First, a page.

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The organizer of a networking group for female entrepreneurs spouts a lot of statistics about how women are starting businesses at twice the rate of men, and that nationwide, women own more than 10.6 million businesses.

While on the surface her statistics appear to reflect a progression of women's economic power in this country, the reality is not so bright — most women in her group are attempting to turn non-profitable hobbies into businesses on their own dime and their own time, and most end up shelving the business in search of a regular paycheck. Essentially, leaving many women entrepreneurs stuck in a pink ghetto.

According to the U.S. Chamber of Commerce, almost 50% of all women-owned businesses generate less than $10,000 in revenue (not even profit) annually. This is not nearly enough money for a business to sustain itself, let alone the owner.

In addition, according to the SBA, women business owners are more likely to use personal credit cards to start or grow their businesses, thereby damaging their personal financial situation. Further, over half of all women-owned businesses are concentrated in the service sector, a sector that is traditionally difficult to scale.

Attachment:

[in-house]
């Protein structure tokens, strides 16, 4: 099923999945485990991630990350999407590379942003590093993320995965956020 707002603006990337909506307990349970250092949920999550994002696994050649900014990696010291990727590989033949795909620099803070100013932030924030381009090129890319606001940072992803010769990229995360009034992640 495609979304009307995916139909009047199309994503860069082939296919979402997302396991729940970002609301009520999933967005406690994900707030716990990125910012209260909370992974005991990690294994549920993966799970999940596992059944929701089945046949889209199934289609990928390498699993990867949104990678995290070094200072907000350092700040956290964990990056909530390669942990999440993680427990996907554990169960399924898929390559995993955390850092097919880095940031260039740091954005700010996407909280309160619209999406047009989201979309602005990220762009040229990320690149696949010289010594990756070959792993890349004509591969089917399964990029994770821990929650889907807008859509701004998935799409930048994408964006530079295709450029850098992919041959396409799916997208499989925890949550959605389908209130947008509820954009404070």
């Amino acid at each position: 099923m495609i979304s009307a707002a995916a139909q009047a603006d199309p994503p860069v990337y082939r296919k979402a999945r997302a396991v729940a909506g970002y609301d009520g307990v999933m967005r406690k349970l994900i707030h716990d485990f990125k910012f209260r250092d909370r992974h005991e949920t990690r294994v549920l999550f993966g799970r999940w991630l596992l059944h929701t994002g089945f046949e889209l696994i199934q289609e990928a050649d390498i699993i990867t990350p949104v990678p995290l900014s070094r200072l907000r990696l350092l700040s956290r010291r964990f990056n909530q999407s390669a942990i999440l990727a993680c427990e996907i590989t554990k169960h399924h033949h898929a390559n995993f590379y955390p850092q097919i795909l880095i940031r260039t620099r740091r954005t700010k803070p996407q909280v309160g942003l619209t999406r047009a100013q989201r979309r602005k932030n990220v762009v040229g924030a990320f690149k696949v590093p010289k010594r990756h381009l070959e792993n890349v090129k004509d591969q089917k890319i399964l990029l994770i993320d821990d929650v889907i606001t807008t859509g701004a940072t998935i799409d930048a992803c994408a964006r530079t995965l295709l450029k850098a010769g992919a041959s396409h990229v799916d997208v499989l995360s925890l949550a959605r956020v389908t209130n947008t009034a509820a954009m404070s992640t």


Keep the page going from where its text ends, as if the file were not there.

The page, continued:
Here are five quick tips women can do to beat the statistics:

  1. Think about starting a scalable business. When a business model has the potential to generate growth in revenues significantly faster than its cost base, the business model is scalable.
  2. Think leverage and think bigger.
  3. Focus on scaling the business, growing revenues, hiring employees. Be sure your the most important jobs you fill first are those that have the potential to efect revenue.
  4. Use someone else's money to do it — use small business grants, loans or angel investments.
  5. Look beyond exchanging time for money and consider building something.

Granted, we should celebrate the fact that women are building businesses to generate their own income. However, until women entrepreneurs learn to incorporate growth strategies, financing and new industries into their plans, they will continue to be stuck in their own pink ghetto of small, service-oriented, hobby-like businesses.

Ann Tardy is founder and chief catalyst at LifeMoxie. Check out her site at: lifemoxie.com.

 

Click the following for an entire directory of resource articles written for female entrepreneurs.

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